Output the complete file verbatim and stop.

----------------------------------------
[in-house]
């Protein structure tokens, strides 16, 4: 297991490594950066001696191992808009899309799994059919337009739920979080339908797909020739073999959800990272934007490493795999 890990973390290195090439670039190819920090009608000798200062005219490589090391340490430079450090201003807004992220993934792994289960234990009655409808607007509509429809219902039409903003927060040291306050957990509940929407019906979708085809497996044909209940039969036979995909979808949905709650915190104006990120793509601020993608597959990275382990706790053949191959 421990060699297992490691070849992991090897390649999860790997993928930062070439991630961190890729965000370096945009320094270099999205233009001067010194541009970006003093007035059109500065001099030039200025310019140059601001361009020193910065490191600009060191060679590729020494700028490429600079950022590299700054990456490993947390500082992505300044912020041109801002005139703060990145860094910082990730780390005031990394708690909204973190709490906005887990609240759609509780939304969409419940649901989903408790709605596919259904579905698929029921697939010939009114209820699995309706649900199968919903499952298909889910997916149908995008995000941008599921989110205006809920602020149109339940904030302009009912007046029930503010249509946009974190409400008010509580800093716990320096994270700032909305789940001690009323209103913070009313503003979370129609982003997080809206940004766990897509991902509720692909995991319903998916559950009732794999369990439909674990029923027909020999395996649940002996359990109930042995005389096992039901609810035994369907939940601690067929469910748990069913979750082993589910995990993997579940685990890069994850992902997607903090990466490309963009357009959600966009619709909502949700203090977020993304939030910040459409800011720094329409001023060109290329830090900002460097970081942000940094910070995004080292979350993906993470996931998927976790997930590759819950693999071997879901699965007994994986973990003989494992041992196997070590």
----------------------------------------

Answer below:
[in-house]
């Protein structure tokens, strides 16, 4: 297991490594950066001696191992808009899309799994059919337009739920979080339908797909020739073999959800990272934007490493795999 890990973390290195090439670039190819920090009608000798200062005219490589090391340490430079450090201003807004992220993934792994289960234990009655409808607007509509429809219902039409903003927060040291306050957990509940929407019906979708085809497996044909209940039969036979995909979808949905709650915190104006990120793509601020993608597959990275382990706790053949191959 421990060699297992490691070849992991090897390649999860790997993928930062070439991630961190890729965000370096945009320094270099999205233009001067010194541009970006003093007035059109500065001099030039200025310019140059601001361009020193910065490191600009060191060679590729020494700028490429600079950022590299700054990456490993947390500082992505300044912020041109801002005139703060990145860094910082990730780390005031990394708690909204973190709490906005887990609240759609509780939304969409419940649901989903408790709605596919259904579905698929029921697939010939009114209820699995309706649900199968919903499952298909889910997916149908995008995000941008599921989110205006809920602020149109339940904030302009009912007046029930503010249509946009974190409400008010509580800093716990320096994270700032909305789940001690009323209103913070009313503003979370129609982003997080809206940004766990897509991902509720692909995991319903998916559950009732794999369990439909674990029923027909020999395996649940002996359990109930042995005389096992039901609810035994369907939940601690067929469910748990069913979750082993589910995990993997579940685990890069994850992902997607903090990466490309963009357009959600966009619709909502949700203090977020993304939030910040459409800011720094329409001023060109290329830090900002460097970081942000940094910070995004080292979350993906993470996931998927976790997930590759819950693999071997879901699965007994994986973990003989494992041992196997070590």